Think Your Facebook Ads are Failing? Compare Against These Benchmarks.

4 min read
March 19, 2015


If your business is on Facebook, chances are, you’re running a few Facebook ads. You may be running ads to boost your Facebook Likes, increase post engagement, drive site traffic, or even increase conversions. But how do you know if your ads are working?

Of course, it’s important to track advertising objectives and costs per action. And you’ll want to gauge ad and campaign performance against your business's historical data. But sometimes… Well, sometimes you just want to know how you’re doing compared to other businesses, right?

That’s where Facebook Ad benchmark reports come in handy. Here are findings from the Global Facebook Advertising Benchmark Report by Nanigans.

Click-Through Rate (CTR)

The report found that CTRs for Facebook ads continued to climb through 2014. This is great news for Facebook advertisers – it means users are engaging with Facebook ad messages at an increasing rate.


Cost Per Click (CPC)

Over the Q3 2014, the average CPC for Facebook advertising dipped slightly compared to the previous quarter. Overall CPC increased 30% from Q3 2013.


Cost Per 1,000 Impressions (CPM)

Average CPM on Facebook desktop and mobile combined increased 80% from Q2 2014 to $2.98.


Despite this steeply climbing CPM, Facebook advertisers are still able to drive clicks and engagement at relatively lower costs. How? Note above that CTRs are increasing in strength – meaning more people, relative to the number of impressions, are clicking on ads. And, despite the sharp CPM rise in costs, the CPC cost has only modestly risen, and from Q2 2014 to Q3 2014, the cost actually dipped!

So what does this mean in plain English?

It means you should be strategic when you develop your Facebook ad strategy. Your target goals shouldn’t focus on impressions, or how many times your ad has been served. The CPM route is expensive.

Instead, leverage your ads to drive toward hard-and-fast outcomes that impact your bottom-line marketing goals and outcomes. Optimize your Facebook ads and campaigns for clicks (those CPC and CTR metrics are positive proof points), engagement, conversions, or other well-defined objectives.

Why has Facebook CPM increased so much?

This one can be answered pretty easily with three words: Supply and Demand. One of the most influential reasons CPM has increased so sharply is the overall higher demand for the News Feed. More Facebook advertisers want access to the News Feed. There’s limited “space” in the News Feed for ads. So we all end up paying more to get seen.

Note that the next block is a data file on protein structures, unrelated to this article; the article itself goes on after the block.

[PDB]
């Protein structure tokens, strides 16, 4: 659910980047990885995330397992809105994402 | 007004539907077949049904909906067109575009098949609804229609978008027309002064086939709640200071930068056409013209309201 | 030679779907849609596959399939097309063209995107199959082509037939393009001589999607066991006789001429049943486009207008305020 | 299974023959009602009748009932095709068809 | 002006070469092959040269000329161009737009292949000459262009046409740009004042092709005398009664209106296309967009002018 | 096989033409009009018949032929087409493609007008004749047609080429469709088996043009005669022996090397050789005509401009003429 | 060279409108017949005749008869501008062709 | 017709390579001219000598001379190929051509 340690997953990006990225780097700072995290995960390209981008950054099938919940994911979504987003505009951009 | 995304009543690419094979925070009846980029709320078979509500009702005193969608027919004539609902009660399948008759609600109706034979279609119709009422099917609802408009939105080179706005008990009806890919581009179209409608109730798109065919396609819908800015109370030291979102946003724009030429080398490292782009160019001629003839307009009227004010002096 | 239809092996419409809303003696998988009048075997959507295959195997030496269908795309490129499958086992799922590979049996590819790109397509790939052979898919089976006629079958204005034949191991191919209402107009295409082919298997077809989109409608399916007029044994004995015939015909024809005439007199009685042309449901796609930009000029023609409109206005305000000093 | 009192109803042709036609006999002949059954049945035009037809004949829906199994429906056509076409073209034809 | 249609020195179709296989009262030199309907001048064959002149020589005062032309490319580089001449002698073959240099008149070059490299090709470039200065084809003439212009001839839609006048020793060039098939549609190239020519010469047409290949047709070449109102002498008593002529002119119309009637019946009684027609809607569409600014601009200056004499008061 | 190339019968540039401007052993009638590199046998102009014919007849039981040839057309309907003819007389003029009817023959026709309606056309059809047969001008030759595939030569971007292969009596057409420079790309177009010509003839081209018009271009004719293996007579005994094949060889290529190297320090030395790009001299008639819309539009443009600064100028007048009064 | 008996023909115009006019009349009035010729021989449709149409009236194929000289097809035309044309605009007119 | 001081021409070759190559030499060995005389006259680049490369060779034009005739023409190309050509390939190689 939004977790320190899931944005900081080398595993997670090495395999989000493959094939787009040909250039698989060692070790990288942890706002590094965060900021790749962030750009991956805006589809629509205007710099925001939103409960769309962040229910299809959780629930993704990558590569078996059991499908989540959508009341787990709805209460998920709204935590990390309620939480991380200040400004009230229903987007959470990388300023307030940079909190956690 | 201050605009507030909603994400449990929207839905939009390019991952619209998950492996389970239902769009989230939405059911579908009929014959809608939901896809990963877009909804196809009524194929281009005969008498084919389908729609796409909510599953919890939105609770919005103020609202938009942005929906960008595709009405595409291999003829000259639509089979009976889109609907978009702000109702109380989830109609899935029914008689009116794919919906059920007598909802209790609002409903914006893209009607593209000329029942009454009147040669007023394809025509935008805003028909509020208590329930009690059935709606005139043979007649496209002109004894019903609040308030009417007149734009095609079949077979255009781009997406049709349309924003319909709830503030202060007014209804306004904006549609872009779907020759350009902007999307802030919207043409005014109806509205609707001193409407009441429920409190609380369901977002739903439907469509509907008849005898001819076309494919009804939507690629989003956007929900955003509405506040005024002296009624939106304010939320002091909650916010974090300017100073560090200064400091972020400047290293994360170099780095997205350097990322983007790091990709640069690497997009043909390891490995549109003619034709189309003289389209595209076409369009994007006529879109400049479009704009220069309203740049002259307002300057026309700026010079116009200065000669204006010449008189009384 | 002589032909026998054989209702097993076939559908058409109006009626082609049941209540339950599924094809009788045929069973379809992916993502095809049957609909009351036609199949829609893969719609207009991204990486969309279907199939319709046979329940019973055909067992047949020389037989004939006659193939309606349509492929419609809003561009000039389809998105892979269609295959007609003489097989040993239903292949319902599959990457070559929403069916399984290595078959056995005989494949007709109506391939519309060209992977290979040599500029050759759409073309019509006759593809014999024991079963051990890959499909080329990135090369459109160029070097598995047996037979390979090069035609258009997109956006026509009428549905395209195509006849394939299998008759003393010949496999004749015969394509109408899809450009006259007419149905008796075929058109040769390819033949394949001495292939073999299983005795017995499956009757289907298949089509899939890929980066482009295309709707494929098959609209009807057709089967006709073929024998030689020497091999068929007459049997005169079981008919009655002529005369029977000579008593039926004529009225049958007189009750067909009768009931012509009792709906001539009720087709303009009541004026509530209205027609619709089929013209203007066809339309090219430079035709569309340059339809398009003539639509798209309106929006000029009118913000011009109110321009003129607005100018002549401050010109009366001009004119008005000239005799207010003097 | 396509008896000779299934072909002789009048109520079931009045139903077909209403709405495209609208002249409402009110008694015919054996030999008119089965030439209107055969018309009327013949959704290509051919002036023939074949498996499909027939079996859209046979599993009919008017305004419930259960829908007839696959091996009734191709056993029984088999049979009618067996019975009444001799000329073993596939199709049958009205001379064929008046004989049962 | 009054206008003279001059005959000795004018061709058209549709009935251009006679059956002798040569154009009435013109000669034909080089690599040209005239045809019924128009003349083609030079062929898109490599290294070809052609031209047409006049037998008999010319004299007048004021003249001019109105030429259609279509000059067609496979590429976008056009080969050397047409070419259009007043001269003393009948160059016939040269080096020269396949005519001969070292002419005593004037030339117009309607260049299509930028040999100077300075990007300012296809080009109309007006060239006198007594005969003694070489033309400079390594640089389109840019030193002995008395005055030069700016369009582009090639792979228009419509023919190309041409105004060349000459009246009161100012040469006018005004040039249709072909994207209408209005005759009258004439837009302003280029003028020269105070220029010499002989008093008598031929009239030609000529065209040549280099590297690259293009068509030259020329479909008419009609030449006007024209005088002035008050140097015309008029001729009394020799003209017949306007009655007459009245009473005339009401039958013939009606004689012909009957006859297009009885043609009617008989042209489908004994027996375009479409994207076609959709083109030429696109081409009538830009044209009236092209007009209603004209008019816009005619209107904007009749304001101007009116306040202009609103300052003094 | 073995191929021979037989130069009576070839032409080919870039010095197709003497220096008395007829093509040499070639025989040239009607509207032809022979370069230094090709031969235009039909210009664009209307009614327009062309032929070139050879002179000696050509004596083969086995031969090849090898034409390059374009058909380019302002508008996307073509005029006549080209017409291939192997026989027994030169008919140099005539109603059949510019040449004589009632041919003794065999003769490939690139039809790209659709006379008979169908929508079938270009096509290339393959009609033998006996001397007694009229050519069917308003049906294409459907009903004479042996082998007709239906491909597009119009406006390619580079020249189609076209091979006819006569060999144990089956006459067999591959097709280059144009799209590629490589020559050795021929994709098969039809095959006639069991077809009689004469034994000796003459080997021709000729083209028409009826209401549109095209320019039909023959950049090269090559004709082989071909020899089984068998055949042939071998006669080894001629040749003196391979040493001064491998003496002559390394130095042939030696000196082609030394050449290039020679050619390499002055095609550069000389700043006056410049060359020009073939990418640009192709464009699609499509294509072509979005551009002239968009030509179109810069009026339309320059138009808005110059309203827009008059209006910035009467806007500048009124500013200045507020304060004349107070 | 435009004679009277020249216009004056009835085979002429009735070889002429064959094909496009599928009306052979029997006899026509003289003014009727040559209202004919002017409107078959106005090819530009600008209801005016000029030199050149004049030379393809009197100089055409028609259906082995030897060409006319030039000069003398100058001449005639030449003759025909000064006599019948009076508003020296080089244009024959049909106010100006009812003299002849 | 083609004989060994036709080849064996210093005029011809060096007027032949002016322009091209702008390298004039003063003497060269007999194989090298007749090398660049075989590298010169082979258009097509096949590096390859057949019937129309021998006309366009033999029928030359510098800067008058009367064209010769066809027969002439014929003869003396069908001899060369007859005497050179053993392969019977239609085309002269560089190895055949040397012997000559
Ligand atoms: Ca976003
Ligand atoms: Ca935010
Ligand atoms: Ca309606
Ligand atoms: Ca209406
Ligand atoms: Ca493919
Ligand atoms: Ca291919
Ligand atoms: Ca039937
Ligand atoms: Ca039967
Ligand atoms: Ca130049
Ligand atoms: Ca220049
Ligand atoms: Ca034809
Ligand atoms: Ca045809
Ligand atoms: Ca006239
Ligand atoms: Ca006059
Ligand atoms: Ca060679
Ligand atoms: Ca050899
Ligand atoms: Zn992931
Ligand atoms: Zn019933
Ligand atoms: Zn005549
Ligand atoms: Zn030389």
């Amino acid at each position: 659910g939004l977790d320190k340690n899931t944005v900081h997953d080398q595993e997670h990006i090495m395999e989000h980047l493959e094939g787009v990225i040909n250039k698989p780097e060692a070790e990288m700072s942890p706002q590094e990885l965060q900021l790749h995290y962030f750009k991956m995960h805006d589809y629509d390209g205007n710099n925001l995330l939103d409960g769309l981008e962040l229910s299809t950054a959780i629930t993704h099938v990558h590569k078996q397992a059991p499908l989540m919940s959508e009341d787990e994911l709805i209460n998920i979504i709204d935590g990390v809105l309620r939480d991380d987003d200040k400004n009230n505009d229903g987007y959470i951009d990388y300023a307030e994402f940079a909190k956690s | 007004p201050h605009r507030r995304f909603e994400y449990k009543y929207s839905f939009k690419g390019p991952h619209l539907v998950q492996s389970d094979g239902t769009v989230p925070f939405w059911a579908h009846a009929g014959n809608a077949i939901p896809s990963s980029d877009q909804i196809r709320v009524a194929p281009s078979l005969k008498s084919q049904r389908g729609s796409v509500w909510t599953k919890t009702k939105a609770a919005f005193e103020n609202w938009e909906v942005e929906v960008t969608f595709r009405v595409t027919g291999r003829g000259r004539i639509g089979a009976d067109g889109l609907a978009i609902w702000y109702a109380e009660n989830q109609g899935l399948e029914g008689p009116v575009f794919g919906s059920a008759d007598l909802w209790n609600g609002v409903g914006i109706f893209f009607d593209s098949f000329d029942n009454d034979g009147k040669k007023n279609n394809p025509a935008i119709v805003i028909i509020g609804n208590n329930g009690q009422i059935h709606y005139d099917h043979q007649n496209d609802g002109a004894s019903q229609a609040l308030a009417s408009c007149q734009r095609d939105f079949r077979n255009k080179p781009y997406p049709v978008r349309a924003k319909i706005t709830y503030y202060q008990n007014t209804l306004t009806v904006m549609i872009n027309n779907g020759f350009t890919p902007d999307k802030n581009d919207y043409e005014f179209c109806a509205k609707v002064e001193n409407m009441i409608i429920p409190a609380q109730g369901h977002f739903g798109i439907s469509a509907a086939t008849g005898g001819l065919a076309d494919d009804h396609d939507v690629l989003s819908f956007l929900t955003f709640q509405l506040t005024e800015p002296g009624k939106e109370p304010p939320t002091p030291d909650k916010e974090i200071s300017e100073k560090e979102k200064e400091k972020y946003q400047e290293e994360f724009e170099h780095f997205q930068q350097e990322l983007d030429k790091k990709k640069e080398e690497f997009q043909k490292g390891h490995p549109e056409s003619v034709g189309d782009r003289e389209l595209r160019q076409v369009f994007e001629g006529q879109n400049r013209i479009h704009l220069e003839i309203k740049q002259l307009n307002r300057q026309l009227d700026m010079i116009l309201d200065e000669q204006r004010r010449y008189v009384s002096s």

Note: Because CPM is rising so sharply, this is another great reason for testing your ads across a variety of target audiences to find the most optimal fit – audience members who are interested in your product, service or industry and who will take action.

Ad Spend

To date, Facebook offers ten different advertising objectives, or ad types. The Nanigans report indicates that three ad types – Unpublished Page Post Link Ads, Mobile App Install Ads, and Domain Ads – made up 95% of the total ad spend in Q3 2014.

Additionally, Facebook advertisers continue to place an emphasis on mobile. At Q3, 62% of Facebook ad spend was allocated to reaching users on their mobile devices.

facebook ad spend benchmark

A Cautionary Note on Using these Benchmarks

It should be noted that CTRs, CPCs and CPMs can vary greatly across Facebook ad types. To provide an indication of how much variability there is across ad types, consider this chart from a 2013 report by Salesforce called The Facebook Ads Benchmark Report.


The data from this report is now outdated, and it was published prior to the rollout of Facebook’s most recent ad objectives. As such, you’ll notice that the ad types listed here don’t map well to today’s Facebook objectives. Even so, the charts reveal an important reality – there is massive variability in these metrics across the various ad types.

Because of this large degree of variablity, it would have been helpful to see the Nanigans report provide an additional breakdown of metrics across each of the ten Facebook ad objectives.

But, since that breakdown is missing, be sure to use extreme caution in comparing any one Facebook ad or campaign to the more recent Nanigans reported benchmarks. Until up-to-date benchmarking data is available across individual Facebook ad objectives, it’s best to use these numbers as general benchmarks for your overall, aggregated Facebook campaigns.

Do you have a favorite Facebook Ads Benchmark report that you like to reference? Share in the comments below!